Follow us:

Reel Time Fishing Northwest

Mark Yuasa covers fishing and outdoors in the Pacific Northwest.

January 26, 2011 at 4:27 PM

First spring chinook caught in Lower Columbia River

“They’re here!” Joe Hymer, a state Fish and Wildlife biologist in Vancouver said via e-mail referring to the first spring chinook caught in the Lower Columbia this year.

Oregon Department of Fish and Wildlife sampled an 18-pound lower river stock spring chinook from the Lower Columbia commercial white sturgeon fishery today (Jan. 26).

The springer was caught in Zone 2 (between Pacific/Wahkiakum County line and Wahkiakum/Cowlitz county line). It’s a commercial white sturgeon fishery, but adipose fin clipped salmon may be sold.

The salmon sold for $16 a pound.

Salmon anglers are eagerly awaiting what is expected to be a fairly decent spring chinook salmon return to the Big C.

The Upper Columbia spring chinook return forecast of 198,400 fish is the sixth largest since 1979. It is well under last year’s forecast of 470,000 (315,345 was actual return). The largest return was 437,900 in 2001, and the 10-year average is 219,000.

The good news for the 2011 return is quite a few larger-sized 5-year-old fish, about 40,000 of them, are expected. The bulk of the annual returns are comprised of 4-year-old fish.

Another popular spring chinook fishery on the Oregon side of the Columbia is the Willamette River, where a forecast of about 104,000 (62,400 are expected to be brawny five-year-olds) is expected, compared to a forecast last year of 63,000 (110,000 was the actual return).

Columbia River spring chinook are prized for their tasty, Omega-3-laced, red-orange-colored meat, which is similar to fish from Alaska’s Copper River.

The height of the spring chinook return is March and April. Sport angler trips in the Lower Columbia have averaged 129,000 since 2002.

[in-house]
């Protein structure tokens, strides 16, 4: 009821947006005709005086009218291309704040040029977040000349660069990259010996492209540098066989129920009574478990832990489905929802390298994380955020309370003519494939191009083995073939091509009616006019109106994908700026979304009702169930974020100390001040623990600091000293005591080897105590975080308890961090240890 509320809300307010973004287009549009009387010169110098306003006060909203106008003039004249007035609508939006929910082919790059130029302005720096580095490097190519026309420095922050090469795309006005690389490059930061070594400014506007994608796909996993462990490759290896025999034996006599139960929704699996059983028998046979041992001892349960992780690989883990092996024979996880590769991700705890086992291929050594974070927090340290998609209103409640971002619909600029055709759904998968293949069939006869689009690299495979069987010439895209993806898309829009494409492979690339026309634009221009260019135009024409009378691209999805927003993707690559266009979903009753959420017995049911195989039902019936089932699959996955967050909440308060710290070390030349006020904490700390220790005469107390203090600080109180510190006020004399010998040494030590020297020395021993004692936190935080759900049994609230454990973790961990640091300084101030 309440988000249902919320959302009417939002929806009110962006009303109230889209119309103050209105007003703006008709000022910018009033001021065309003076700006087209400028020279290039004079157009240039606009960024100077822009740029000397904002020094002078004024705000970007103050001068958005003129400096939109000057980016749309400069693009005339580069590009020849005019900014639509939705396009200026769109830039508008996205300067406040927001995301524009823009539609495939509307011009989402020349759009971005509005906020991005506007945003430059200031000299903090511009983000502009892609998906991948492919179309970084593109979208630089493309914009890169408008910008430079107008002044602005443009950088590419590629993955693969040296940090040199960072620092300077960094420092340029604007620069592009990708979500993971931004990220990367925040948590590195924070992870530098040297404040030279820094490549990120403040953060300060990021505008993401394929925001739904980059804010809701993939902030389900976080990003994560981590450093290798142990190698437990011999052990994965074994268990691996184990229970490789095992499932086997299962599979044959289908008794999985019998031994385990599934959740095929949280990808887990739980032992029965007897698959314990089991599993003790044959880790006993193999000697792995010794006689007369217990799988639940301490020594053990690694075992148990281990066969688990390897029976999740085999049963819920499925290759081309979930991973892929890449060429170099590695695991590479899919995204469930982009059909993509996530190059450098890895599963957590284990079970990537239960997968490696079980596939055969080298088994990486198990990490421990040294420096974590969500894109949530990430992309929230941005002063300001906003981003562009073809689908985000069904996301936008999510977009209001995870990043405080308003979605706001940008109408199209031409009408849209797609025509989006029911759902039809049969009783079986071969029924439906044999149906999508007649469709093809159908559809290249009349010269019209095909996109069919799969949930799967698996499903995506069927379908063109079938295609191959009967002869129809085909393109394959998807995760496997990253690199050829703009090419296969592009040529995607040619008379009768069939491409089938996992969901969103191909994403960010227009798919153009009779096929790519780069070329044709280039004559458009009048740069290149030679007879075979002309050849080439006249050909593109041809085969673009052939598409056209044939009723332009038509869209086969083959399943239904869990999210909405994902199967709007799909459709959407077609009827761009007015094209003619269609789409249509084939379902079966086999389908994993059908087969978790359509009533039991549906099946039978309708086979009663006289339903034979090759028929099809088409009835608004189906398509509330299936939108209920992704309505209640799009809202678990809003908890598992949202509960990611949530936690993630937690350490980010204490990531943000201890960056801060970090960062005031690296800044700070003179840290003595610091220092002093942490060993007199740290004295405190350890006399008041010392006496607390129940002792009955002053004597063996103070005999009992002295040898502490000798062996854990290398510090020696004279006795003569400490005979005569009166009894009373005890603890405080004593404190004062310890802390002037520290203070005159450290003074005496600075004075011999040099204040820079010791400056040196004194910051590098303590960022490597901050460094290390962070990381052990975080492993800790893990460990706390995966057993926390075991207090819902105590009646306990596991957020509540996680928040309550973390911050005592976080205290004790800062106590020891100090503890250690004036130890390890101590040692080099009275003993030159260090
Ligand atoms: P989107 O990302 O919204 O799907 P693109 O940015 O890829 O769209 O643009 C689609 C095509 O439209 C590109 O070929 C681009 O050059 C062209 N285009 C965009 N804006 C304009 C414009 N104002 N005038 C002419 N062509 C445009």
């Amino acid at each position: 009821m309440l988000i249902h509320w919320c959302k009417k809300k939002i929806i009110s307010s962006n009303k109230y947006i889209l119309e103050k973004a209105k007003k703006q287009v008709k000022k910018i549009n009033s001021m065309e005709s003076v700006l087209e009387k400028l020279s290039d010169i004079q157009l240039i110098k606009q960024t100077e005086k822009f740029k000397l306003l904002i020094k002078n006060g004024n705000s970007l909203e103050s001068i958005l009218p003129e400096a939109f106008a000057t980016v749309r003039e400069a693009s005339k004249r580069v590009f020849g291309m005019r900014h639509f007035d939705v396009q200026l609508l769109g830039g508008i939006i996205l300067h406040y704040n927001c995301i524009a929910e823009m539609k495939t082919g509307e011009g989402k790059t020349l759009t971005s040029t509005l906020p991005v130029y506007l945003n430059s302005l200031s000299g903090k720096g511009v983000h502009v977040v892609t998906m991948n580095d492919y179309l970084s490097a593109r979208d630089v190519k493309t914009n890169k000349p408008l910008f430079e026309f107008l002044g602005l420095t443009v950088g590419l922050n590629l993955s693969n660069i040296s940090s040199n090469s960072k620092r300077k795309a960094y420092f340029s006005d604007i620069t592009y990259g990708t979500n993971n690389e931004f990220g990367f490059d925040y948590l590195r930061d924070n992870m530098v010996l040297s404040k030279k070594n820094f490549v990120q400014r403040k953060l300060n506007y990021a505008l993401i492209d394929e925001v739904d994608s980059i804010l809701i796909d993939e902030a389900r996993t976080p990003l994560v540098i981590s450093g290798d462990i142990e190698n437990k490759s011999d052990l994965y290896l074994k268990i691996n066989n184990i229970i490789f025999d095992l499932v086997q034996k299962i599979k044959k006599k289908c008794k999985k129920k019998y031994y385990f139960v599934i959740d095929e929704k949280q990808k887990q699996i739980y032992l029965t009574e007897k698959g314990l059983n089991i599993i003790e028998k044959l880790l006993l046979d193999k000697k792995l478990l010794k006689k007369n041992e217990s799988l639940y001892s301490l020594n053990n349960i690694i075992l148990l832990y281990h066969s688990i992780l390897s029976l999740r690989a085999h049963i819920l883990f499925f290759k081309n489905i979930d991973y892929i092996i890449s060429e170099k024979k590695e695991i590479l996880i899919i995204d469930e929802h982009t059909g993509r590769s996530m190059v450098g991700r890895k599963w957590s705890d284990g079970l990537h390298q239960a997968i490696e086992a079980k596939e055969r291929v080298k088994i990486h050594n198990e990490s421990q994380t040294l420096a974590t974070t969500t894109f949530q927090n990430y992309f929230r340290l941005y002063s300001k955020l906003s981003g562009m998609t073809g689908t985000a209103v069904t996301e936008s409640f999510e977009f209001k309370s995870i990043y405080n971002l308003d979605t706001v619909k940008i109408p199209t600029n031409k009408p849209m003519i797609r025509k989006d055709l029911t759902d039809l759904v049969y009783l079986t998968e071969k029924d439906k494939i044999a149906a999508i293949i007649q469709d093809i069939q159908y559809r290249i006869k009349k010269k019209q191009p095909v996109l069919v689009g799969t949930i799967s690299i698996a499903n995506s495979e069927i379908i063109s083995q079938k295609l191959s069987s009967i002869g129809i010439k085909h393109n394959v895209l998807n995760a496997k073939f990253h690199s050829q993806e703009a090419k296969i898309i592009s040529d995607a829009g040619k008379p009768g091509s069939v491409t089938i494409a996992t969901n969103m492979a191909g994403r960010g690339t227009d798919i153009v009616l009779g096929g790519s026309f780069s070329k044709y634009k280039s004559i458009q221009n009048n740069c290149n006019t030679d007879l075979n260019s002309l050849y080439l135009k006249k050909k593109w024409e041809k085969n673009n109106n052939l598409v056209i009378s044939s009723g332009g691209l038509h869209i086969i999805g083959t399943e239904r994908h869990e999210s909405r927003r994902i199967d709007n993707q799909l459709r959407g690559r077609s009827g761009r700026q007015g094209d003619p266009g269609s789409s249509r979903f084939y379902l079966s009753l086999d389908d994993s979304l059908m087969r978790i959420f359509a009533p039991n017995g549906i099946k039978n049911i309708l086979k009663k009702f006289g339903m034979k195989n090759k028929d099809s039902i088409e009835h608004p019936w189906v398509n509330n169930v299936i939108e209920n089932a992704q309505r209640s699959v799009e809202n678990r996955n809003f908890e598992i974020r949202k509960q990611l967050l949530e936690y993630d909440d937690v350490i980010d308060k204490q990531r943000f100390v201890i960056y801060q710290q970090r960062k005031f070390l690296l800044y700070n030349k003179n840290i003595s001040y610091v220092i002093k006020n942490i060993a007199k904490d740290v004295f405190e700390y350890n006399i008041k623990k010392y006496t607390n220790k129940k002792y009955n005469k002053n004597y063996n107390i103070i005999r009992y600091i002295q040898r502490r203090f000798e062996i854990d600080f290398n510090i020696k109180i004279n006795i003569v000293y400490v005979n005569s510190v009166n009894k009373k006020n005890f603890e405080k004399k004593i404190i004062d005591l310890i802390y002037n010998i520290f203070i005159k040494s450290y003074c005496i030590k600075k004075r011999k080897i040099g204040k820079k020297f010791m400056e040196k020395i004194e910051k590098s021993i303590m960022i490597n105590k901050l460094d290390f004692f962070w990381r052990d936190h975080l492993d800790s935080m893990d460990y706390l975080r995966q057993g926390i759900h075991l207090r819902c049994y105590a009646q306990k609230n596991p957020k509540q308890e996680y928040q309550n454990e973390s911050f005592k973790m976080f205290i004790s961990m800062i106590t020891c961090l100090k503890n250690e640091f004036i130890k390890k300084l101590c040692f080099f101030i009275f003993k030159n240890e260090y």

Those who just can’t wait will be happy to know that fishing for spring chinook is currently open on the Columbia River below the I-5 Bridge, where the daily limit is two adult fish. Anglers may also retain two adult springers dailyy in the Cowlitz and Deep rivers, but are limited to one adult fish a day on the Lewis and Kalama rivers.

Hymer says the Cowlitz River and waters near the Willamette River are probably the best bets early in the season, because spring chinook usually start showing up there first.

Spring chinook fishing seasons will be announced by representatives of Washington and Oregon fisheries at a Feb. 8 meeting of the Columbia River Compact in Oregon City.

Comments

COMMENTS

No personal attacks or insults, no hate speech, no profanity. Please keep the conversation civil and help us moderate this thread by reporting any abuse. See our Commenting FAQ.



The opinions expressed in reader comments are those of the author only, and do not reflect the opinions of The Seattle Times.


The Seattle Times

The door is closed, but it's not locked.

Take a minute to subscribe and continue to enjoy The Seattle Times for as little as 99 cents a week.

Subscription options ►

Already a subscriber?

We've got good news for you. Unlimited seattletimes.com content access is included with most subscriptions.

Subscriber login ►
The Seattle Times

To keep reading, you need a subscription upgrade.

We hope you have enjoyed your complimentary access. For unlimited seattletimes.com access, please upgrade your digital subscription.

Call customer service at 1.800.542.0820 for assistance with your upgrade or questions about your subscriber status.

The Seattle Times

To keep reading, you need a subscription.

We hope you have enjoyed your complimentary access. Subscribe now for unlimited access!

Subscription options ►

Already a subscriber?

We've got good news for you. Unlimited seattletimes.com content access is included with most subscriptions.

Activate Subscriber Account ►